Adventure is the theme of The Matinee ’22 v. 048 – North America Edition, as this indie all-star cast send us through rabbit holes and worm holes, to memories of our past to those that are to be created.

Part 1, the World edition, is available at this link. As usual, we encourage you to follow our Songs of April playlist on SoundCloud and Spotify, so you can hear all the tracks we’re digging this month.

 

Sunflower Bean – “I Don’t Have Control Sometimes” (Brooklyn, USA)

RIYL: Natalie Prass, Molly Burch, Wolf Alice

For most of their career, Sunflower Bean have been revivalists. Their debut record, Human Ceremony, was a high-octane journey through some ’60s and ’70s psych rock. They followed that up with the shimmering Twentytwo in Blue, and lately they’ve shown their assertive, edgier sides on “Who Put You Up to This” and “Roll The Dice”

The trio now go “gentler” on their latest single “I Don’t Have Control Sometimes”. Their newest track feels like a throwback from the start,with singer Julia Cumming easing listeners in with a sweet, wordless intro. The upbeat nature is kept up with the bouncy and complex drum work of Olive Faber. A great layer of acoustic guitar lies under everything with an occasional lead flourish from guitarist Nick Kivlen. While the song has a bubbly appearance on the surface, “I Don’t Have Control” is about how things are truly out of control – from the little things like getting locked out of the house to realizing bad habits that sometimes make things hard. In a time where it seems like so much is out of our control, there’s something to be learned from the song’s embrace of the lack of control by the end.

“On Friday I don’t care what’s the future brings
On Sunday I stay home and close my blinds.
And I don’t care what tomorrow thinks
Today I’m totally mine.”

Sunflower Bean’s new album, Headful of Sugar, is out May 6th on Mom + Pop Music. Links to purchase the album and tickets to the trio’s forthcoming tour are available here. The LP can also be picked up on Bandcamp.

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Cola – “Water Table” (Montreal, Canada)

RIYL: Ought, The Clockworks, Deeper

So how will we remember Cola when the year draws to an end? Could they be considered a “Hidden Gem” or “Artists to Watch” when each member is already known for their work with established bands? Can they be acknowledged as one of Canada’s great bands even though they just formed last year and their debut LP drops around Victoria Day long weekend (that’s late May for the non-Canadians)? Or maybe we’ll just say that Tim Darcy and Ben Stidworthy of Ought and Evan Cartwright of US Girls are just awesome. Their first two singles exhibited all the traits of their moniker – cool and refreshing was “Blank Curtain” while “So Excited” was spunky and fizzy. Song number three, meanwhile, is the thirst quenching satisfaction that follows.

The trio ease back on the gas pedal on “Water Table”. The song still features the angular art-punk of Ought, but the tempo is more like a Sunday walk in the park instead of the adrenaline rush of a Friday night. But it is all very much catchy, an ear-worm made for long contemplation over the weekend. Darcy’s lyrics are, as usual, superb. He tackles humanity’s over-dependence and obsession with technology, where we have lost the ability to entertain ourselves, read maps, and tell time. But one thing technology cannot replicate – our natural creativity, of which Cola has an abundance.

“Last long enough to go extinct, just long enough to overthink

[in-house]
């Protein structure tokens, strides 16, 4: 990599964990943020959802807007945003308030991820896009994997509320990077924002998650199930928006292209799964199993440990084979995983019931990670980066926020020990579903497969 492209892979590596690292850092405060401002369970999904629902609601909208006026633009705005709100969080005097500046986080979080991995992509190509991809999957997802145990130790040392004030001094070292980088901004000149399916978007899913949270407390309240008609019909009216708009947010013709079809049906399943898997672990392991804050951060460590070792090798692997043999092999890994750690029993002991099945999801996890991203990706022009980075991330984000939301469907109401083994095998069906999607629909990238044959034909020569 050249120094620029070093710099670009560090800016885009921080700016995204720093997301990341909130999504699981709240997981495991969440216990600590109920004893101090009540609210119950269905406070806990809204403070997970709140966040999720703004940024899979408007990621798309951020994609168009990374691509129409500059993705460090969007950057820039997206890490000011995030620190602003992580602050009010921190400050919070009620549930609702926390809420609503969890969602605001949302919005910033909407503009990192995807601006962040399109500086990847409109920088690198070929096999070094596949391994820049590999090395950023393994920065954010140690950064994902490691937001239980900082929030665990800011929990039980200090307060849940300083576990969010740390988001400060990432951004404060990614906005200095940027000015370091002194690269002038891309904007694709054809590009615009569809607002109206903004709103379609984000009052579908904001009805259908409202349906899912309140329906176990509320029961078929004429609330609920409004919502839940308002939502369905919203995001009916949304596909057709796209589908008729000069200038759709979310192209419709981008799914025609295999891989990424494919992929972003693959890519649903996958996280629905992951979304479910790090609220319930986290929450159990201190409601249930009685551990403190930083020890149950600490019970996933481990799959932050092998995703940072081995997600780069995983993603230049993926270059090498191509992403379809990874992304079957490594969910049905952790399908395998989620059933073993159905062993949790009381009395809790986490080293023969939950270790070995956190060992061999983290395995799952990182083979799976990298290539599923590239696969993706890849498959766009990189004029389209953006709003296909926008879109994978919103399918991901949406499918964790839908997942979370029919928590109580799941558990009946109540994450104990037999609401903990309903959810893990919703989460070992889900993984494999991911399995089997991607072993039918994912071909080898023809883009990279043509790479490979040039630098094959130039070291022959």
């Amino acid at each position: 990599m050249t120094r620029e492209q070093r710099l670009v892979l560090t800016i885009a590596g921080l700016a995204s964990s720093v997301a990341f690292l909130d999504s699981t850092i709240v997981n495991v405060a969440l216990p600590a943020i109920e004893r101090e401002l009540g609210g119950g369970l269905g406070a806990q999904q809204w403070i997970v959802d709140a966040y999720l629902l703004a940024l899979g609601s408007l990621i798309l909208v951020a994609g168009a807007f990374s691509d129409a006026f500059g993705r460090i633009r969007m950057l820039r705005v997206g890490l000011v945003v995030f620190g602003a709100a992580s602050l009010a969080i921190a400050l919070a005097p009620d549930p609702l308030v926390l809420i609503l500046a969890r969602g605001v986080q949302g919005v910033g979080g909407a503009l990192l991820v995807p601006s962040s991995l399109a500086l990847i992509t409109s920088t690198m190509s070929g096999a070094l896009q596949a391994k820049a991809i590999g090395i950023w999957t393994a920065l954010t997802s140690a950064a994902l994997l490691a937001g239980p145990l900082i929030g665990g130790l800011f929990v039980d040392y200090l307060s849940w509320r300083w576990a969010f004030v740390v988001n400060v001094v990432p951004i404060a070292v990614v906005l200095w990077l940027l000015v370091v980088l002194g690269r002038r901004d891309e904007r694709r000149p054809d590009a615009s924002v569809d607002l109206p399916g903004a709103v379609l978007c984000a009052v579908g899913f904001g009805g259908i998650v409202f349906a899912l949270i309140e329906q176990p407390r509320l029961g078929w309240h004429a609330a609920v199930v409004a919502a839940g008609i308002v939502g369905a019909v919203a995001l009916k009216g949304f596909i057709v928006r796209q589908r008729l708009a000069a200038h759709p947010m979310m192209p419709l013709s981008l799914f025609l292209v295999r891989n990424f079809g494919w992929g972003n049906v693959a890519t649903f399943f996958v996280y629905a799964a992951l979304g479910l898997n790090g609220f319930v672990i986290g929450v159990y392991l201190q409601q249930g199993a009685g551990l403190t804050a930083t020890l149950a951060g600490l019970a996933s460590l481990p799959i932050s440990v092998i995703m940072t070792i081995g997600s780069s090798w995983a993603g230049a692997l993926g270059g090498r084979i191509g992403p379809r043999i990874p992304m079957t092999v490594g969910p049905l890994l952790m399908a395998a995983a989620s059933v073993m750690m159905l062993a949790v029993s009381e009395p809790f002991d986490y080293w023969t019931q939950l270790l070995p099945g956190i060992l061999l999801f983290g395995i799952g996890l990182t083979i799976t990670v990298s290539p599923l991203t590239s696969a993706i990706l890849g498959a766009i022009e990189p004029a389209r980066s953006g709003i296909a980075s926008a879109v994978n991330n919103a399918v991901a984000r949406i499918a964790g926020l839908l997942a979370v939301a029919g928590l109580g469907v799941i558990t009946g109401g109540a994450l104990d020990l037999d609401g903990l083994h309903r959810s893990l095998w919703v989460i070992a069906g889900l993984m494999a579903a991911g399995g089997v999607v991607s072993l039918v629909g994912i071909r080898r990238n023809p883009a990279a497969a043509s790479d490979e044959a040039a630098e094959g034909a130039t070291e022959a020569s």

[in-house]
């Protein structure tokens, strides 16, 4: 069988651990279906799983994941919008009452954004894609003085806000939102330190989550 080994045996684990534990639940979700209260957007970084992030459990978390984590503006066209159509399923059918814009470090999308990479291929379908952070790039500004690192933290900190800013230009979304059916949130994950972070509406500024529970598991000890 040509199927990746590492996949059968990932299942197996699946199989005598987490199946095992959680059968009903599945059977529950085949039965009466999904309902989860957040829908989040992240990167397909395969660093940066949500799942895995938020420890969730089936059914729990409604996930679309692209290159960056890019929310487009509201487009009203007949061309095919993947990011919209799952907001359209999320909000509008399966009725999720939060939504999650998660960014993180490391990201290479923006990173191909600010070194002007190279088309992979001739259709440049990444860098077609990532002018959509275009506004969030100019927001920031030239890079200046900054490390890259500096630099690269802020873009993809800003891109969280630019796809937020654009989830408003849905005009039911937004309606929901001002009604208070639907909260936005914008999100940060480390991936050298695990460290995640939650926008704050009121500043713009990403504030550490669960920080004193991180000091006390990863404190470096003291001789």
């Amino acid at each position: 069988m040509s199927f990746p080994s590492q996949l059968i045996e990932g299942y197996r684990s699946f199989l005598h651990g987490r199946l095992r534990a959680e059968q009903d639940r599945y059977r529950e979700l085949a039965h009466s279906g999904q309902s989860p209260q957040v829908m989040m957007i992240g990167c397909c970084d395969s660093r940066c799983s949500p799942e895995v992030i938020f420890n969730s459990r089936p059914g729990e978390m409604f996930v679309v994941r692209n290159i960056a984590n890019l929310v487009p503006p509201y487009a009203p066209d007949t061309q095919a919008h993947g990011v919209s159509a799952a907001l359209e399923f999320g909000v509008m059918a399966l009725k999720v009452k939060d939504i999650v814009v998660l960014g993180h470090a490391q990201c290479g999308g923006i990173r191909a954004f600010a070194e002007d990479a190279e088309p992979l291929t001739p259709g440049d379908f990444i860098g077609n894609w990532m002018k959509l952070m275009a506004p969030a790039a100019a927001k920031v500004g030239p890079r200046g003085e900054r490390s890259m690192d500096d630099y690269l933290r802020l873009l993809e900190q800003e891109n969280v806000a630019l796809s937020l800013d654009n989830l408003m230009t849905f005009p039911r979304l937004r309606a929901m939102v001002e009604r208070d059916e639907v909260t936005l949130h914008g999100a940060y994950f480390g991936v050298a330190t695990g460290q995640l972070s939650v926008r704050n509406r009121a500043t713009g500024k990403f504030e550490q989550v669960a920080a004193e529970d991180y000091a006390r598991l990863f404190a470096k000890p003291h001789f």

Don’t worry about losing our way home, I have that technology, right?
Blasé and lucky tonight, go get yourself under those dead sea lights
Sun setting on the brink, I can only point at it and say”

Cola’s debut album, Deep In View, will be released May 20th via Fire Talk Records and Next Door Records. Pre-orders available here and on Bandcamp.

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Jesse Mac Cormack – “All at Once” (Montreal, Canada)

RIYL: Atoms for Peace, Caribou, Four Tet

Today, Jesse Mac Cormack‘s new album, SOLO, will see the light of day. In all likelihood, it will hover under the radar due to the numerous LPs released on this day plus specific world events dominating news headlines. SOLO, however, should not be overlooked because it’s a wonderful demonstration of Mac Cormack’s exceptional and multiple talents. For instance, with “Blue World”, he took listeners to the skies, creating the sensation of us observing our planet from a distant place. “NHFN”, meanwhile, was an extension of “Blue World”, transporting us through the black calmness of space. With “All at Once”, he recreates the feeling of a supernova exploding before our eyes.

If we were to witness such a phenomenon, it likely would be full of beauty, fascination, and uncertainty. The stuttering percussion circling the trembling yet lithe guitar and pensive keys represent these vast emotions. As the song builds, its zenith is spectacular. It is an array of wonderstruck sound. This cosmic event, though, is happening much closer than it appears. It is occurring within us, where our deepest desires and wishes explode at the sight of someone or something, a thought, or a memory.

“Looking inside dreams we had
Wind is blowing
So I can see ya
All at once in an eggshell
Falling in love
Colour blind

I could feel your chest about to disappear
Everything I did was a shot in the dark”

SOLO is available to stream or purchase at these links and on Bandcamp. Secret City Records has the honors.

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Oceanator – “Last Summer” (Brooklyn, USA)

RIYL: Slothrust, False Advertising, Weaves

Oceanator, the project of Elise Okusami, impressed us in 2020 with Things I Never Said. It was a record full of diverse music, creativity, and just some fantastic rock songs. Earlier this year, Okusami released two additional superb rockers in “Bad Brain Daze” and “Stuck”.